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Machine Learning and JMX data

Splunk Employee
Splunk Employee

I have a Java application giving me some JMX data. The application dies(freezes) on a very uneven basis.
From the JMX data I've been able to see a few metrics that visually seem to indicate that there will occur a freeze.
My intent is to use these parameters to predict a near future freeze.
So the ones I've spotted are CPUTime and gCDuration as well as the number of gCthreads.
When CPUTime is high and the gCDuration peaks when the gCthreads are more than 300, someone will notice and they will manually reset the JVM - this is the scenario I want to predict in ML.
As I try different approaches in the ML toolkit, none of them see to do the trick.
How do I know what model is the "right" one?

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SplunkTrust
SplunkTrust

So lets back up and discuss the math behind how this will predict.. Remember the old equation y=mx+b?

We will apply that here, where the Y represents the field you want to predict where x is going to represent your predictor field (dependent variable). Lets talk simple linear regression with 1 dependent variable

First off, forget the predict command and lets do this in the MLTK. You will first need to fit your model and select a dependent variable which has a relationship with your independent variable. You can establish this relationship by fitting your model and reading the output, RMSE and line of best fit graphs. If there's little to no relationship then the dots will not hug that line of best fit and the RMSE will measure how far the residual points were from the expected field. You will need to use this feedback to determine if your field is a good field to help predict your independent variable. You also need to have a good sample size your model is looking over and I typically like to have an 80/20 split between learning and testing.

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Splunk Employee
Splunk Employee

Hi
Yes - I have a (old) major in math 🙂
Rusty as it is, I was trying to use that in MLTK just as you suggested. One of the challenges is that there is no single conclusive field that is 100% spot on. Sometimes the CPU will peak >90% and threads>300 and gCDuration will increase. Next time the CPU is idling while the thread count approaches 400 and the gCDuration is again increasing.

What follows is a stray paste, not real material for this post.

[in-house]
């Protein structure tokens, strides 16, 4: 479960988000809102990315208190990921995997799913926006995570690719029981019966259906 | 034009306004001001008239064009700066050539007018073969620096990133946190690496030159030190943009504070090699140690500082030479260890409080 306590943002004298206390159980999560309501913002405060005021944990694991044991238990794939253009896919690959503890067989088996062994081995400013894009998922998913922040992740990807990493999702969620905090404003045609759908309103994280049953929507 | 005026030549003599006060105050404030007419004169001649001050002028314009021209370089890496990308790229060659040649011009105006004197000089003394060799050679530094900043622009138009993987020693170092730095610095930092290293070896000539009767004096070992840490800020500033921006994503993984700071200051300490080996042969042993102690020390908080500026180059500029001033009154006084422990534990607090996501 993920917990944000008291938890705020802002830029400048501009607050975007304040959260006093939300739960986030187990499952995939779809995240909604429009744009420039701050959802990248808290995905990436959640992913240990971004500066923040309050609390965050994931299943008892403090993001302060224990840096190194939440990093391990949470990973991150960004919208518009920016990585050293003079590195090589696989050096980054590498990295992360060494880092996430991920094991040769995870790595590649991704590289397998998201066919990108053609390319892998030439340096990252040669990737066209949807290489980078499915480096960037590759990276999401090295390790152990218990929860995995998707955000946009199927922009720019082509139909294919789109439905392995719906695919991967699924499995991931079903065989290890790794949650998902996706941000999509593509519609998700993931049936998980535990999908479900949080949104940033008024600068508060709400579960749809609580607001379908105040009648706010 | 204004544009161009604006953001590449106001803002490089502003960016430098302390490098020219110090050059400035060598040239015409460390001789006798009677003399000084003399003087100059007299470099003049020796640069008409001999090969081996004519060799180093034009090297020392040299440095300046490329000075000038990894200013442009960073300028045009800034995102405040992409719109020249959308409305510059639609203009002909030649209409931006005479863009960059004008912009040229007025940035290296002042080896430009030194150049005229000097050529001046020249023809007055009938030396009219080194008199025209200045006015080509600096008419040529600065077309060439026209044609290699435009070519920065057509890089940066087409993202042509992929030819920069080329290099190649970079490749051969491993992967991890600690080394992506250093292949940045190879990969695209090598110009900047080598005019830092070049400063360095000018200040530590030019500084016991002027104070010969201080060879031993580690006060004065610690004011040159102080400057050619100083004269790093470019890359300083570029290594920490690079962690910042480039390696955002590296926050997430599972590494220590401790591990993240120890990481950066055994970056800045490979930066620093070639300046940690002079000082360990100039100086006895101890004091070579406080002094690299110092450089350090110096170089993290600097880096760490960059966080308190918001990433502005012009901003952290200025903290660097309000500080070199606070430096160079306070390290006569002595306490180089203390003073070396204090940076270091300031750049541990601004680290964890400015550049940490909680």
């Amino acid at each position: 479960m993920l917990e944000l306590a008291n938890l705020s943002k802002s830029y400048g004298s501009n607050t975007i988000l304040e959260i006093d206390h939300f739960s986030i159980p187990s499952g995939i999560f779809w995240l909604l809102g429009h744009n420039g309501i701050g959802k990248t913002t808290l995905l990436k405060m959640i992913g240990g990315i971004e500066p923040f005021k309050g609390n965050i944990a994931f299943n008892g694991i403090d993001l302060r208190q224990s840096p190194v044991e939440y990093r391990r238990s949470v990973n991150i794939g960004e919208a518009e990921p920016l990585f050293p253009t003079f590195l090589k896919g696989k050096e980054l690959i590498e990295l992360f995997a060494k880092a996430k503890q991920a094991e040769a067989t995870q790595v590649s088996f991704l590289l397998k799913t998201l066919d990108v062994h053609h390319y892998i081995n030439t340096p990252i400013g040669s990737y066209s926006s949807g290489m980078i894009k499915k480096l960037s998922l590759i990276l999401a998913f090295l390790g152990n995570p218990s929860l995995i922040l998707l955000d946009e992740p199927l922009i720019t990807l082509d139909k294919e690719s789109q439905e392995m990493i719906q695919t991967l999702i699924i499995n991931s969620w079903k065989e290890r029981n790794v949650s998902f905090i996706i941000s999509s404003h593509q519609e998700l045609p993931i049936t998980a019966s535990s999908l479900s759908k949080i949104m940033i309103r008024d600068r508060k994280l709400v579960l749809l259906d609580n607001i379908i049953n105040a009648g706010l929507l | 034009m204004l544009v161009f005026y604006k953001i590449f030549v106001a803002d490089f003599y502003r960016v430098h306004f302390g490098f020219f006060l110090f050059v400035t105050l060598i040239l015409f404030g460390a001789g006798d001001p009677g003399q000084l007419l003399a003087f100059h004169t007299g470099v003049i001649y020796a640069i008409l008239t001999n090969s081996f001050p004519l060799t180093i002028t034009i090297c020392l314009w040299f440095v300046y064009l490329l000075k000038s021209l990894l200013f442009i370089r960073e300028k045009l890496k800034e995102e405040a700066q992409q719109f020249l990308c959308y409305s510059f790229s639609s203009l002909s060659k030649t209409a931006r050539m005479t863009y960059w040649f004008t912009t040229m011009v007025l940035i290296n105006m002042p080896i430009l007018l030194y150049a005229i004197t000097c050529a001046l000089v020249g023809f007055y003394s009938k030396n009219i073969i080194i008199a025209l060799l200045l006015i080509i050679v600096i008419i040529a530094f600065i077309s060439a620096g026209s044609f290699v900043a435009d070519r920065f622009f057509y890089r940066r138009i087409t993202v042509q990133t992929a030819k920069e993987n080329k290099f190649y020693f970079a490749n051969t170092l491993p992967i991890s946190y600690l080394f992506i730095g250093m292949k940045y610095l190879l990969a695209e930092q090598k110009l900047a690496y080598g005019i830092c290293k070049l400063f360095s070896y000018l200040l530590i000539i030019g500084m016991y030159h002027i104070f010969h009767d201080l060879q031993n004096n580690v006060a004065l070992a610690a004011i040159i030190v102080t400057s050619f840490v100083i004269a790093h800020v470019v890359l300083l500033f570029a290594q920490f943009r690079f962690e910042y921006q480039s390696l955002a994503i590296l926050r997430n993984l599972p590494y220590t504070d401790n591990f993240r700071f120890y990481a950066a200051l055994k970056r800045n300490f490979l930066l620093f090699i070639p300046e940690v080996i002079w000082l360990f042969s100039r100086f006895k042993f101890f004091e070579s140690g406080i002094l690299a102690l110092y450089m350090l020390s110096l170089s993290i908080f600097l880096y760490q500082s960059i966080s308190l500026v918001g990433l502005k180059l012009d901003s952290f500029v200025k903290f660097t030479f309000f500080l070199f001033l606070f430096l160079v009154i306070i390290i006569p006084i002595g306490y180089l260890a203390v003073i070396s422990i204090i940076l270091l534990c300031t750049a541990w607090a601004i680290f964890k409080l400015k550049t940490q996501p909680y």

I use jvmUptime to see when they have manually reset the JVM and that value (=result) correlates with one or more of the other ones I mentioned. There are a few others as well but not as clear as these.
We have toyed with 50/50 as well as 80/20 and we can get R2 to be quite close to 1 but then the RMSE value skyrockets even though the predicted vs. the actual graphs are decent.

/Confused
(appreciate the feedback!)

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SplunkTrust
SplunkTrust

Yeah that is expected in real-life data. You will need to use multiple fields to help predict your independent variable.

To know what fields to use, you should use the analyzefields search command. You will need to identify which fields have a good relationship with your independent variable and start testing until you get a desirable result

http://docs.splunk.com/Documentation/Splunk/7.0.2/SearchReference/Analyzefields

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Splunk Employee
Splunk Employee

Hi
In the end we had to fold as they moved the application to a newer host.
Another thing to consider is that it's very hard to determine the state of a JAVA application based on the JMX data alone, as you have no real clue on how the application itself is doing, just the JVM.
It's a bit like looking at an ambulance and trying to determine if the patient inside is dead or not.
Bur thanks for the confirmation @skoelpin that we were at least going in the right direction.

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